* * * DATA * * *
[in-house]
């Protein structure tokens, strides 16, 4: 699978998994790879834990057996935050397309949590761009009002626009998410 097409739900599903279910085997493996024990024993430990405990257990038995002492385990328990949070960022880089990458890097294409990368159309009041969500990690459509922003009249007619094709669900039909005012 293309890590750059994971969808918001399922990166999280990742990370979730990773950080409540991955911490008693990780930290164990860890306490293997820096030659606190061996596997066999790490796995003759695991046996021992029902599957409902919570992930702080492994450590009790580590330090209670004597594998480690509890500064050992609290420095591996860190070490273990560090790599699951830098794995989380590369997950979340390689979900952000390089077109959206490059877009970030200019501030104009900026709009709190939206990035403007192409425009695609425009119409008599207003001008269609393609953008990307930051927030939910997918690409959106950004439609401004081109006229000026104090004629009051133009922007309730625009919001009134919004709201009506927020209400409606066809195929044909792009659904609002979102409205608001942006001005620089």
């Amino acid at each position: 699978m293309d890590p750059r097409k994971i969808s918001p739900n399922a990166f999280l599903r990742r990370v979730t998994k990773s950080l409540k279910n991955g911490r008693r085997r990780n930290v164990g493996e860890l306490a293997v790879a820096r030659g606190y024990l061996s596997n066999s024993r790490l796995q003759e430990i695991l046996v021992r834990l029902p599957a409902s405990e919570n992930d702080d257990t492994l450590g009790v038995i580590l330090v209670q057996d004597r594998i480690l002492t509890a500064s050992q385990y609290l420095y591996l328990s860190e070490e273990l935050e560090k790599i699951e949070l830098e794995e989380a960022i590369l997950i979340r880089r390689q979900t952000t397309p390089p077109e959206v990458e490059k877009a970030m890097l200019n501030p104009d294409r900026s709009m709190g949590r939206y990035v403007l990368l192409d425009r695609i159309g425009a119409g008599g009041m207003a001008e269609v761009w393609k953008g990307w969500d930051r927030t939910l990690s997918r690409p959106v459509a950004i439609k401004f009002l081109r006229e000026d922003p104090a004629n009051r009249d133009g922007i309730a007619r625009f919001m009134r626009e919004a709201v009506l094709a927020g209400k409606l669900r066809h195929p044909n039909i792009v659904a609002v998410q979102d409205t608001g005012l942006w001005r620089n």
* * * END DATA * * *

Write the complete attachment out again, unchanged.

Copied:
[in-house]
């Protein structure tokens, strides 16, 4: 699978998994790879834990057996935050397309949590761009009002626009998410 097409739900599903279910085997493996024990024993430990405990257990038995002492385990328990949070960022880089990458890097294409990368159309009041969500990690459509922003009249007619094709669900039909005012 293309890590750059994971969808918001399922990166999280990742990370979730990773950080409540991955911490008693990780930290164990860890306490293997820096030659606190061996596997066999790490796995003759695991046996021992029902599957409902919570992930702080492994450590009790580590330090209670004597594998480690509890500064050992609290420095591996860190070490273990560090790599699951830098794995989380590369997950979340390689979900952000390089077109959206490059877009970030200019501030104009900026709009709190939206990035403007192409425009695609425009119409008599207003001008269609393609953008990307930051927030939910997918690409959106950004439609401004081109006229000026104090004629009051133009922007309730625009919001009134919004709201009506927020209400409606066809195929044909792009659904609002979102409205608001942006001005620089």
């Amino acid at each position: 699978m293309d890590p750059r097409k994971i969808s918001p739900n399922a990166f999280l599903r990742r990370v979730t998994k990773s950080l409540k279910n991955g911490r008693r085997r990780n930290v164990g493996e860890l306490a293997v790879a820096r030659g606190y024990l061996s596997n066999s024993r790490l796995q003759e430990i695991l046996v021992r834990l029902p599957a409902s405990e919570n992930d702080d257990t492994l450590g009790v038995i580590l330090v209670q057996d004597r594998i480690l002492t509890a500064s050992q385990y609290l420095y591996l328990s860190e070490e273990l935050e560090k790599i699951e949070l830098e794995e989380a960022i590369l997950i979340r880089r390689q979900t952000t397309p390089p077109e959206v990458e490059k877009a970030m890097l200019n501030p104009d294409r900026s709009m709190g949590r939206y990035v403007l990368l192409d425009r695609i159309g425009a119409g008599g009041m207003a001008e269609v761009w393609k953008g990307w969500d930051r927030t939910l990690s997918r690409p959106v459509a950004i439609k401004f009002l081109r006229e000026d922003p104090a004629n009051r009249d133009g922007i309730a007619r625009f919001m009134r626009e919004a709201v009506l094709a927020g209400k409606l669900r066809h195929p044909n039909i792009v659904a609002v998410q979102d409205t608001g005012l942006w001005r620089n």